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Protocols in ecological and environmental plant physiology


 Just Accepted

This article has been peer reviewed and accepted for publication. It is in production and has not been edited, so may differ from the final published form.

Development of a diurnal dehydration index for spring barley phenotyping

Pablo Rischbeck, Peter Baresel, Salah Elsayed, Bodo Mistele, Urs Schmidhalter


Spectral and thermal assessments may enable the precise, high-throughput and low-cost characterisation of traits linked to drought-tolerance. However, spectral and thermal measurements of the canopy water status are influenced by the crops´ soil coverage, the size of the biomass and other properties such as the leaf angle distribution. The aim of this study was to develop a referenced spectral method that would be minimally influenced by potentially perturbing factors for retrieving the water status of differing cultivars. Sixteen spring barley cultivars were grown in field trials under imposed drought stress, natural drought stress and irrigated conditions. The relative leaf water content of barley plants declines diurnally from pre-dawn until the afternoon, while other plant traits such as the biomass change little throughout the day. As an indicator of the current drought stress, pre-dawn and afternoon values of the relative leaf water content were assessed spectrally. Such changes are only slightly influenced by other perturbing factors. A new spectral index (Diurnal Dehydration Index) was developed by using the wavelengths 730 nm and 457 nm collected from an active spectrometer. This index allowed the differentiation of the drought tolerance of barley plants. The Diurnal Dehydration Index was significantly related to final biomass, grain yield and harvest index and significantly different between cultivars. Compared to other indices, the Diurnal Dehydration Index offered a higher stability in retrieving the water status of barley plants. Due to its diurnal assessment, the index was barely influenced by the cultivars´ differences in biomass at the time of measurement. It may represent a valuable tool for assessing the water status or drought tolerance in breeding nurseries.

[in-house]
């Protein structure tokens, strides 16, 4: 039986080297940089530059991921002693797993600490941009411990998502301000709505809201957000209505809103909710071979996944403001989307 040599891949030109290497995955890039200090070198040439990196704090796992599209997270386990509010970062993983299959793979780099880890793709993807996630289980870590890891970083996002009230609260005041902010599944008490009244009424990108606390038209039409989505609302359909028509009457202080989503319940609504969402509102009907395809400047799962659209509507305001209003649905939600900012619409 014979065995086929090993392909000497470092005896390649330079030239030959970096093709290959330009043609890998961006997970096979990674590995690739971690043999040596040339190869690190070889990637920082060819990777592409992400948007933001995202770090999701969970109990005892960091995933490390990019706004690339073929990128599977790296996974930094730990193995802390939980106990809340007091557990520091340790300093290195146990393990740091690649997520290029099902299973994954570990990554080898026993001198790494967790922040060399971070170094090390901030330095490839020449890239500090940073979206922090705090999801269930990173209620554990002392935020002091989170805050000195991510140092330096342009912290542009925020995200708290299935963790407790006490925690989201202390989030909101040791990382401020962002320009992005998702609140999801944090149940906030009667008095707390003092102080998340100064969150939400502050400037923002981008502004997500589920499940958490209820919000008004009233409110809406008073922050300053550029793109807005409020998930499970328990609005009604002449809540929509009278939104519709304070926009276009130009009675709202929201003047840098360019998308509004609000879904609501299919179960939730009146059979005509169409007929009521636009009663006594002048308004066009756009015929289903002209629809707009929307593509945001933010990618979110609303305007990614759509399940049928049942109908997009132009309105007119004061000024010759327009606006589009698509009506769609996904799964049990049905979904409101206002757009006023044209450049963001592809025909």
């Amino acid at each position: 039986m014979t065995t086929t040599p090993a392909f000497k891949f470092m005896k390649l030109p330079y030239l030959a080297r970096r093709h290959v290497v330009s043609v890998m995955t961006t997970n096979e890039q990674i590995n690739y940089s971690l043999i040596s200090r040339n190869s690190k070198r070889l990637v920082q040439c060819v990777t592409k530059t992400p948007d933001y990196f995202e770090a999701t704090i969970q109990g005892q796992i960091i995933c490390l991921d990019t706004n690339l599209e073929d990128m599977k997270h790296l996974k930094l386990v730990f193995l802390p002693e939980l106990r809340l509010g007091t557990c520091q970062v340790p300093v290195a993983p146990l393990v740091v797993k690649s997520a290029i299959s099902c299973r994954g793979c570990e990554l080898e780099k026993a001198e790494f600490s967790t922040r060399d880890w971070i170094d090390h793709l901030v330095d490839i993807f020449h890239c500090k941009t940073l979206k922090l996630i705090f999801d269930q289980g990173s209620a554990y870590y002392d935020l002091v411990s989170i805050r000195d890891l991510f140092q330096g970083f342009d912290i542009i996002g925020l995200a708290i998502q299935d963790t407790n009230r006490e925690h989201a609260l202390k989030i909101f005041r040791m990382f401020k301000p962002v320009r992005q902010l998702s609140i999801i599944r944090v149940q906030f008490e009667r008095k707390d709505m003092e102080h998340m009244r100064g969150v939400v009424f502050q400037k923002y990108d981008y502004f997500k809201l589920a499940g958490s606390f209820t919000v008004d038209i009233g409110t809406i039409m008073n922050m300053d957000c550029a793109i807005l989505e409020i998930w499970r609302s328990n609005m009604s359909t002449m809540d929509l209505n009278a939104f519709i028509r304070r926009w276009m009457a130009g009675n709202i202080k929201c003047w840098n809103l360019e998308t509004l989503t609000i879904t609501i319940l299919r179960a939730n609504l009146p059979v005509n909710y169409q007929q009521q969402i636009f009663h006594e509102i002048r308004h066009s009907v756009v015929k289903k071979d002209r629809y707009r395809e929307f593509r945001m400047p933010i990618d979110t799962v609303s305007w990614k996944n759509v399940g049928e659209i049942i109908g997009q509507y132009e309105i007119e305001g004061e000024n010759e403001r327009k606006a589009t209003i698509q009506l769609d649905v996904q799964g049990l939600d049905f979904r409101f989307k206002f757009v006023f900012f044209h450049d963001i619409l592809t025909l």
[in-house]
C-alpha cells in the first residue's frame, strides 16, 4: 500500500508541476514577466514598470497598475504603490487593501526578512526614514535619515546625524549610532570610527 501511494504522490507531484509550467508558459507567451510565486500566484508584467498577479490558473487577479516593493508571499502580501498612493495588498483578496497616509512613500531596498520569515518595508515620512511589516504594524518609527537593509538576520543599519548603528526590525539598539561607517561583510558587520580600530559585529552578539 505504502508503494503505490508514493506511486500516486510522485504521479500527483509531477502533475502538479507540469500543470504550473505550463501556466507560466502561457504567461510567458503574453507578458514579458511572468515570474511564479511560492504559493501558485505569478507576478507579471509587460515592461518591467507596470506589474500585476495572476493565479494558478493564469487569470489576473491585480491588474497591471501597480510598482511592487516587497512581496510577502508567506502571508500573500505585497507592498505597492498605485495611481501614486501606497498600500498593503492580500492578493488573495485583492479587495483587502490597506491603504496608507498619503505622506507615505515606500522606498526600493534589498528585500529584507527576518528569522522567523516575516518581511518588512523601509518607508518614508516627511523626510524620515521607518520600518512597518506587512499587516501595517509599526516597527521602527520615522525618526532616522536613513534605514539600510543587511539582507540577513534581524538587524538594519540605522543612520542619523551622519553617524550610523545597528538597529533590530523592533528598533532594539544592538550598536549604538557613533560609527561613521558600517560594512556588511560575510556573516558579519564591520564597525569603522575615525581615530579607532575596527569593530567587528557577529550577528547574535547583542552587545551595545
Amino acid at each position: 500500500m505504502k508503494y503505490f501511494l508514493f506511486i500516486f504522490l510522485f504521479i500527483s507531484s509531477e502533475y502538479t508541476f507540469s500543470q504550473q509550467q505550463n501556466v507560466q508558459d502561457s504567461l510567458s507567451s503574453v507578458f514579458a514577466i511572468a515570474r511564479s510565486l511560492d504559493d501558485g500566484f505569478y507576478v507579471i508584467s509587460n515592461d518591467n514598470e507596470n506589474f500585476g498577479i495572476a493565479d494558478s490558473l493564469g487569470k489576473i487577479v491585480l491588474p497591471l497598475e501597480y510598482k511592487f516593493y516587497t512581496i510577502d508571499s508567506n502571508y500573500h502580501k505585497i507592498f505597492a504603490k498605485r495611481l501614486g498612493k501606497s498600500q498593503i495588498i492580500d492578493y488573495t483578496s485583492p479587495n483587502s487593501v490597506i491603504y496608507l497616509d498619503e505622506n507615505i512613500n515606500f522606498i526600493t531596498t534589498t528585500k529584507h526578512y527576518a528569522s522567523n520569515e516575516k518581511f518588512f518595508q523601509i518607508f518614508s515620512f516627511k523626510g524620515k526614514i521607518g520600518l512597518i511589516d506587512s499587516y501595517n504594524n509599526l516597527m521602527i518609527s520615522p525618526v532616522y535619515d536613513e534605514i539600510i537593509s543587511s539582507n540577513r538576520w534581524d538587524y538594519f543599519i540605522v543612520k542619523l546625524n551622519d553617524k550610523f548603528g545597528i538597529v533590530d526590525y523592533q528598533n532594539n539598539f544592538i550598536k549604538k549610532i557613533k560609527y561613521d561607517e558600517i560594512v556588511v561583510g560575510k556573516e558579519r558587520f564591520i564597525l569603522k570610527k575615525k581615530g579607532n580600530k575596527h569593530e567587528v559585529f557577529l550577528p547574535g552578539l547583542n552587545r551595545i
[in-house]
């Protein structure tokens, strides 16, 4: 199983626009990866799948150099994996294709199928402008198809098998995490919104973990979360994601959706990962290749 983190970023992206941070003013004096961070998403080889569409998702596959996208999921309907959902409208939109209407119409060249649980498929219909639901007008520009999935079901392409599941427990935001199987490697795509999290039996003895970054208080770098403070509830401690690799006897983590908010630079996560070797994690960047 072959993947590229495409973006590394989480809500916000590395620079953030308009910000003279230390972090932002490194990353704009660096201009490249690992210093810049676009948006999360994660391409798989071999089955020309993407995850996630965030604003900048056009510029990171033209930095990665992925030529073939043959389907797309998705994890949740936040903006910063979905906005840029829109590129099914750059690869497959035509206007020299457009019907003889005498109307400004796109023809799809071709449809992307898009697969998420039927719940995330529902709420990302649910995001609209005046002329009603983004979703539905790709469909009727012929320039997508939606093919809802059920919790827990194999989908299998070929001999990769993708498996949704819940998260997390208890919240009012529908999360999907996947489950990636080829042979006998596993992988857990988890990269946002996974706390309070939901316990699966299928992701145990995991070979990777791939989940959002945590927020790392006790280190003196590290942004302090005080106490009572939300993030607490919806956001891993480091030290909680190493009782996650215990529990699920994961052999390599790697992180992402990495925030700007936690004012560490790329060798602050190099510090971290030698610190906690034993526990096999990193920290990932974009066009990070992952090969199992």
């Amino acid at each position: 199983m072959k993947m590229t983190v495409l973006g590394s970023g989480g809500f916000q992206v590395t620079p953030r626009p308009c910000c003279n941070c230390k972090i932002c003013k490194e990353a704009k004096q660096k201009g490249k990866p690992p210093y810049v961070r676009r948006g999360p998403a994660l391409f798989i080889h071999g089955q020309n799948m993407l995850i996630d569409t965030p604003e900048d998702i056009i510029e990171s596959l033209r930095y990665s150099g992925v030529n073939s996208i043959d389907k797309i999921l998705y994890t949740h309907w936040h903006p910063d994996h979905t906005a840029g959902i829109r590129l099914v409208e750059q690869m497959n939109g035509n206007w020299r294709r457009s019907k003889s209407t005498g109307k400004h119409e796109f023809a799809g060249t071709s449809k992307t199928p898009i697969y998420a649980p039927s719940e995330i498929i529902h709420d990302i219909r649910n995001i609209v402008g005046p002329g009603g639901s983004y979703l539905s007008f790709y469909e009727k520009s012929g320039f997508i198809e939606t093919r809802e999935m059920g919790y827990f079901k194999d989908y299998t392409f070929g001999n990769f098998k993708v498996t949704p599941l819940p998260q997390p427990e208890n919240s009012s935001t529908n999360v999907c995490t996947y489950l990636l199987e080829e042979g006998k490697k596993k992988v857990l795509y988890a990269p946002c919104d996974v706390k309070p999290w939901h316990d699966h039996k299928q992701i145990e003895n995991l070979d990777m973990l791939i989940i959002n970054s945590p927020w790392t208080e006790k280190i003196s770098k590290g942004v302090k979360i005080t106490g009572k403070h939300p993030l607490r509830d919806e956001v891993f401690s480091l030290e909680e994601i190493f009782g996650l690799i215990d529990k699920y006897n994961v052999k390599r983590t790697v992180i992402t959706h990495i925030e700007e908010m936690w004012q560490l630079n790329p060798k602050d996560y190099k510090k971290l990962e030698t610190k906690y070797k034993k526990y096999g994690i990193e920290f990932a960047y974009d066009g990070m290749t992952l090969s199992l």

FP14069  Accepted 28 May 2014
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